He learned cookery, crafts making, knitting, stenography, home management, brail writing and reading, as well as agriculture. Each semester cost him sh 250,000 raised by well-wishers. Upon completion of the course, Lulenzi vowed never to despise himself but exploit the skills he had gained and opportunities around him to better his life.
Together with his wife Margaret Tuliwangula a fellow blind with whom they wedded in September last year, Lulenzi has cultivated a name for himself as a supplier of vegetables to markets in Jinja.
Whereas to some, it is unimaginable for a blind person to cultivate, Lulenzi does it with ease. He explains that blind people have a sixth sense that helps them understand certain things without necessarily seeing them. By touching and feeling, he can easily differentiate grass from crops, courtesy of skills he acquired in his training.
He grows Okra, sweet pepper, French beans and egg plants as well as cassava, potatoes and bananas on his 1.5 acre garden in Nsuube, Jinja. However, for some reasons, Lulenzi had to shift to a rented house about a kilometer away from his grandmother’s home. This coupled with the high costs of inputs, and transport costs to markets, affected his farming business.
“Farming is a profitable business but the profit margins started reducing since we had to hire labour in preparation of the garden and transportation of the produce to markets. Though we are still in farming, we would also like to try out knitting in which we are both highly skilled,” he says With a timely boost of a donation of a knitting machine by New Vision readers, Lulenzi believes the sky will be the limit to their success.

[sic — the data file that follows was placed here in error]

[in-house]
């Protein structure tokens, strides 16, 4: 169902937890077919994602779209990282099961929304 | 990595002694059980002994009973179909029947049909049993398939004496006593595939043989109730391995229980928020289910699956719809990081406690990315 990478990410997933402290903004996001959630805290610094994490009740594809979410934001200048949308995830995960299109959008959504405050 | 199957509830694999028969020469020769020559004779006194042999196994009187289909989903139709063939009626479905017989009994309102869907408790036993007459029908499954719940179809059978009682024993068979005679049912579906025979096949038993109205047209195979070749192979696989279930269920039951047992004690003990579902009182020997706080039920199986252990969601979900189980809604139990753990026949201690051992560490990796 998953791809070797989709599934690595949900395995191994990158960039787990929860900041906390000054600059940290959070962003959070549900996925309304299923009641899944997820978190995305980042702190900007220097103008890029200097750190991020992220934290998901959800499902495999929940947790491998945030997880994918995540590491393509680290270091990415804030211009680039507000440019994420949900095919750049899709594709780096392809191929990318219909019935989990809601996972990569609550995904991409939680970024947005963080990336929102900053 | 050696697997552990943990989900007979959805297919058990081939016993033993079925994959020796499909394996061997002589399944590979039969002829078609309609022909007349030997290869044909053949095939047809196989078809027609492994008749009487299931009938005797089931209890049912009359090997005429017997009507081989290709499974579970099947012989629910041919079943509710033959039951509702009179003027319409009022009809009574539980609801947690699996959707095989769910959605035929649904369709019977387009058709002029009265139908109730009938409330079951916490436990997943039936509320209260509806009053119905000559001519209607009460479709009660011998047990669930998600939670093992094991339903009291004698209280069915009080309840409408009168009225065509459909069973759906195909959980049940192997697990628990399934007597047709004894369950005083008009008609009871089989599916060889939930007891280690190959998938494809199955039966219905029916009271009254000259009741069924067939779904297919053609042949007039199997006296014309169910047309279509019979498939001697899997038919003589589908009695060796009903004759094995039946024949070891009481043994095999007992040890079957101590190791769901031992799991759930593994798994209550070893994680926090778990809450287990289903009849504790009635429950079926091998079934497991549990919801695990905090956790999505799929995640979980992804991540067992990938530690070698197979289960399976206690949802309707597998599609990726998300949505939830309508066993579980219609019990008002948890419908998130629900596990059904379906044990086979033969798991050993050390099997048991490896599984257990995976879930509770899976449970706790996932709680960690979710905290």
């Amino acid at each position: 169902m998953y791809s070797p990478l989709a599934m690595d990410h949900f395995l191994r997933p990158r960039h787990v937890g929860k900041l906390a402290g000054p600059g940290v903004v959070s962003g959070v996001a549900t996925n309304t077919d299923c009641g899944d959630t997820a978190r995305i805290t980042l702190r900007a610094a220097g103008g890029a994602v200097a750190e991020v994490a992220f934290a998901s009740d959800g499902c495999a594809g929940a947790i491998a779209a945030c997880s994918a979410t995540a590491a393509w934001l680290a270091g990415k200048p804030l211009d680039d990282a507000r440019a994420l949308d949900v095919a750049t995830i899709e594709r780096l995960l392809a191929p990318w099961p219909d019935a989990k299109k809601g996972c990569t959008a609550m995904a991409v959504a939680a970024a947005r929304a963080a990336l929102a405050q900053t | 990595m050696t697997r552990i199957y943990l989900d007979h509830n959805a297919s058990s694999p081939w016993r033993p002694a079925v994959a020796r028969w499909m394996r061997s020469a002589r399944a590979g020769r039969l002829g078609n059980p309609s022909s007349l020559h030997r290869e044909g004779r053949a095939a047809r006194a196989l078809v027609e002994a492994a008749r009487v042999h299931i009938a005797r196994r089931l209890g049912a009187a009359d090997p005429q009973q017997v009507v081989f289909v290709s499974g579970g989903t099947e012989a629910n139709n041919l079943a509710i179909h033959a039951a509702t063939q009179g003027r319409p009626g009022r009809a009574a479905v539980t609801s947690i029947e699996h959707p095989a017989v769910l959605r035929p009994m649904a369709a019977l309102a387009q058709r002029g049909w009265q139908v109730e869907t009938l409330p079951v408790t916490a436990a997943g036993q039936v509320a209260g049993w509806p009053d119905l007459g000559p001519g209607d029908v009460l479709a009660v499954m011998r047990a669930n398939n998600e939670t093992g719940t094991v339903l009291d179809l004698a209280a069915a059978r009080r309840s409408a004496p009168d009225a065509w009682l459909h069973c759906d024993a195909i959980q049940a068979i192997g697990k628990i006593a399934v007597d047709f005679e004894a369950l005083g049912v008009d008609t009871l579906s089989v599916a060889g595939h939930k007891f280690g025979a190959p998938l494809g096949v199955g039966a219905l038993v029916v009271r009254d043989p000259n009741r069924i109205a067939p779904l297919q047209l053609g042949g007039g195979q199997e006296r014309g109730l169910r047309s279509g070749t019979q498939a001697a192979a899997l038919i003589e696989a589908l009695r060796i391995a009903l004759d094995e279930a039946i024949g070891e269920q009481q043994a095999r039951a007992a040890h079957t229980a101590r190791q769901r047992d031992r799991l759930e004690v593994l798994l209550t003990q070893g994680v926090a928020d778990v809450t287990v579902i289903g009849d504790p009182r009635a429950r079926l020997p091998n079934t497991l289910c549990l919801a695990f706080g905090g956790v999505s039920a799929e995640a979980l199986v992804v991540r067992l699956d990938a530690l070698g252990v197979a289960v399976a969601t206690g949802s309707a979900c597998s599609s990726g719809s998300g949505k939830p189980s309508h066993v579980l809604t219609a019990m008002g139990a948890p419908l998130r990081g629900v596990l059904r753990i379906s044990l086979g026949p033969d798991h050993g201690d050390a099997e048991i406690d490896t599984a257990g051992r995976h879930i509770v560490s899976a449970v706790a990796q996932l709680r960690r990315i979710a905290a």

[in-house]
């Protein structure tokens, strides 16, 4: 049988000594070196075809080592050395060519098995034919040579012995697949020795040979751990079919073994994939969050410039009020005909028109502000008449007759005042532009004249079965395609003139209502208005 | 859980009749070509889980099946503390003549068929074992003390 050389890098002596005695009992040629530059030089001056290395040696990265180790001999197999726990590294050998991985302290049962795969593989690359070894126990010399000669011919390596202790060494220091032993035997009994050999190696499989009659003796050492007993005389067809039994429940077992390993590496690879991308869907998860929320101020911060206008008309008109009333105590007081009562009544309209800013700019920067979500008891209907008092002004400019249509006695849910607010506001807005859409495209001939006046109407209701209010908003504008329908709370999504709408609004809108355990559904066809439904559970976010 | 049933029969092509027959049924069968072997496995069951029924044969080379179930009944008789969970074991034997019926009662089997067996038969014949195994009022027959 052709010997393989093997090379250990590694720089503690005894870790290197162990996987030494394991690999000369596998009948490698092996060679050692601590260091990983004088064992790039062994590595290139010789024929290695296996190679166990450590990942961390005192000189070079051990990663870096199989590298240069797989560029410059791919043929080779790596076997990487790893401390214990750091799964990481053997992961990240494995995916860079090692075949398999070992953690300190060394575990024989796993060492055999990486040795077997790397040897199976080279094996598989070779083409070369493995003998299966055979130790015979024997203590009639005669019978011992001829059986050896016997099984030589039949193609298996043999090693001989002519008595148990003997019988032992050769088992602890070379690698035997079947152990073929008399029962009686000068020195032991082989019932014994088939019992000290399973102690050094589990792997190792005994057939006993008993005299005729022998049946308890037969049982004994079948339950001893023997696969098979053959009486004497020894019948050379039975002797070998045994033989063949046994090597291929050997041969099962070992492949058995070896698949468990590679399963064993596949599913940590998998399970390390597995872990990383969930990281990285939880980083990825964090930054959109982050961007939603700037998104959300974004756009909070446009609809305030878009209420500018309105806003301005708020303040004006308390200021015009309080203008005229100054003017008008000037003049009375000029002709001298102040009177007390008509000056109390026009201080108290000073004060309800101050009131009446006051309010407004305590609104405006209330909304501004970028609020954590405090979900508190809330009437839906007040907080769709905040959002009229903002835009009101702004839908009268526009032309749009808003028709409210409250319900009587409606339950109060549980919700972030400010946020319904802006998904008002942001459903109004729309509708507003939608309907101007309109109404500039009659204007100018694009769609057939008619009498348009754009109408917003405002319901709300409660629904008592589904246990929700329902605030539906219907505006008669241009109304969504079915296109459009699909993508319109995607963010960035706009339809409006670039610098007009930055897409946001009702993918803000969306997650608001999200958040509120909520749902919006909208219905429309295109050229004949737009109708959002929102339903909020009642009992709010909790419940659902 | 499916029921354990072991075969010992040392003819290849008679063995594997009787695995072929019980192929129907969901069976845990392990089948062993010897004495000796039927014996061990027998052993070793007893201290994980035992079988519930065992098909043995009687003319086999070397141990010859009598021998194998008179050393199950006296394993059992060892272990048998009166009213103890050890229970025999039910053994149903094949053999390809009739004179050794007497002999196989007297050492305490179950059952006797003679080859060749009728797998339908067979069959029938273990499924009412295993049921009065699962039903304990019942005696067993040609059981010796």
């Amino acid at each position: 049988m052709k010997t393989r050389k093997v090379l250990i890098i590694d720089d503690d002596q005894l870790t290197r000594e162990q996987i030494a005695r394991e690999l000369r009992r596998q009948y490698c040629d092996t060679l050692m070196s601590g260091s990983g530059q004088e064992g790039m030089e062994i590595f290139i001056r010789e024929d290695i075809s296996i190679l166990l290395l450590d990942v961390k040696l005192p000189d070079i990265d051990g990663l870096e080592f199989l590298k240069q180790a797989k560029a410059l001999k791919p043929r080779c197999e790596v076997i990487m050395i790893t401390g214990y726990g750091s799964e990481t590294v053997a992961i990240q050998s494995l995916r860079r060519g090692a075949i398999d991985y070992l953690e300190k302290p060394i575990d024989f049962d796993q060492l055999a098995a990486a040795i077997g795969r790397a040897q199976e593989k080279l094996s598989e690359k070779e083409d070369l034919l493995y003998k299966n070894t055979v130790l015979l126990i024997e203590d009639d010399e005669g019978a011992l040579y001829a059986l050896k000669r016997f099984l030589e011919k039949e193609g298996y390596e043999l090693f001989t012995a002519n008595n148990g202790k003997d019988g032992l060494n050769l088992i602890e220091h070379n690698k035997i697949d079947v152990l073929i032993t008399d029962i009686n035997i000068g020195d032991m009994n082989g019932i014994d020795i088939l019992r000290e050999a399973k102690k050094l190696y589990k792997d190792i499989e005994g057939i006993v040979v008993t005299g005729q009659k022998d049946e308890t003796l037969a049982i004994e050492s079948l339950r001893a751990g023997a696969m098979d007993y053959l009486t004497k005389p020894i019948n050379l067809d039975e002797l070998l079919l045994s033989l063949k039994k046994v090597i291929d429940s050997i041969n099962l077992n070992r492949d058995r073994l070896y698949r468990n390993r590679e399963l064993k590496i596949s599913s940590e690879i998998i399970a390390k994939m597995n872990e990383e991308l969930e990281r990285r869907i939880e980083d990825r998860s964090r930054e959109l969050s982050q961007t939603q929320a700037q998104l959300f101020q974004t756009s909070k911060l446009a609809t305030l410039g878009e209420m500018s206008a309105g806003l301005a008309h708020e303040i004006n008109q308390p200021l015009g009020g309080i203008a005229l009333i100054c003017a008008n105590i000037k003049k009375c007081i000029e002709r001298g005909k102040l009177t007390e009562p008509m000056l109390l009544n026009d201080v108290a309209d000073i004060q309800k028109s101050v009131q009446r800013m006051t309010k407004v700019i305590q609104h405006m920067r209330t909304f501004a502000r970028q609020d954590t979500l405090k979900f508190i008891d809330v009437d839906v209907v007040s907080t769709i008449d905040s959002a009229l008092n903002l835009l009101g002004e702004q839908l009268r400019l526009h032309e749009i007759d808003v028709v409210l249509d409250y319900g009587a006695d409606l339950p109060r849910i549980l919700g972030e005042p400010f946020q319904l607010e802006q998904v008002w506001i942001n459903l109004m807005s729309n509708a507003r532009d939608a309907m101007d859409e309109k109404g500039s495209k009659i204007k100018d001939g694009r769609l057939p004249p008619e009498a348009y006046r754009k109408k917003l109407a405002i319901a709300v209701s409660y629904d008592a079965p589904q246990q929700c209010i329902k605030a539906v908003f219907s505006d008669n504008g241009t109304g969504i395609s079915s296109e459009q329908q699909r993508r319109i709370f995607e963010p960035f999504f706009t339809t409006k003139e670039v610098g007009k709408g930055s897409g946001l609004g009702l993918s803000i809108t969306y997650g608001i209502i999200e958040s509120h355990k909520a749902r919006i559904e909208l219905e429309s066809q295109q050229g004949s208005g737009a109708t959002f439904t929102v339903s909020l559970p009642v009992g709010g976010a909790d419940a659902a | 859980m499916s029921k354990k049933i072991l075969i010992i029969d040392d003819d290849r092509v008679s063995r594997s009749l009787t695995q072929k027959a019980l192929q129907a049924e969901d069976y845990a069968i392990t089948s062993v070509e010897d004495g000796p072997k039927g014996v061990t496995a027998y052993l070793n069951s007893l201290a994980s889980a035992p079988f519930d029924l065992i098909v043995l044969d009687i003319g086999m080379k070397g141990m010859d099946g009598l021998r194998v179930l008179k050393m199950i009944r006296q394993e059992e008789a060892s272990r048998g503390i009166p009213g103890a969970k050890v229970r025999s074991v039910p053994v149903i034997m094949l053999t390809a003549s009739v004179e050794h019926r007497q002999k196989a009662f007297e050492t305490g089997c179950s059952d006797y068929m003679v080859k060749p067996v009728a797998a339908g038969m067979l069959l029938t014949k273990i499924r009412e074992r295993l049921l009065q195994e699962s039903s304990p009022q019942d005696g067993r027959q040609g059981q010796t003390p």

“This machine looks small but it has the capacity to transform our lives for the better. We are grateful to Vision Group and the donors for such support and promise to utilize it for the intended purpose,” he said as he received the donation that also included sh 100,000 and a bundle of knitting threads on Thursday.
The overjoyed couple who made their marriage vows at Christ’s Church in their village in September last year, vowed to utilize the donation to uplift their welfare.
Lulenzi says using the machine they can make baby shawls, socks, table cloths and sweaters. He has already approached schools around his village to discuss the idea of supplying them with sweaters. Tuliwangula says acquisition of the knitting machine lessens the worries of finding rent and school fees for their daughter Gloria Mirembe, who is in P.1 at St. Patrick primary school, Lwanda a private school in Jinja.
The Lulenzis stay at a two room house for which they pay sh 20,000 monthly in rent and sh 28,000 each term in fees for their daughter.
Lynda Mabikke the Vision Group Corporate Social Responsibility officer says the intervention was a result of a story in Saturday Vision last year about the blind couple’s wedding, in which they indicated a desire to acquire a knitting machine.
Margaret Tuliwangula (left) tries out the knitting machine donated to them. PHOTOS BY DONALD KIIRYA
She says after reading the story, the readers including Ms Juliet Dumis embarked on a campaign to raise funds for purchase of the machine as support to the couple’s wellbeing. Lulenzi says despite their visual impairment, they can also engage in other projects like poultry and animal rearing.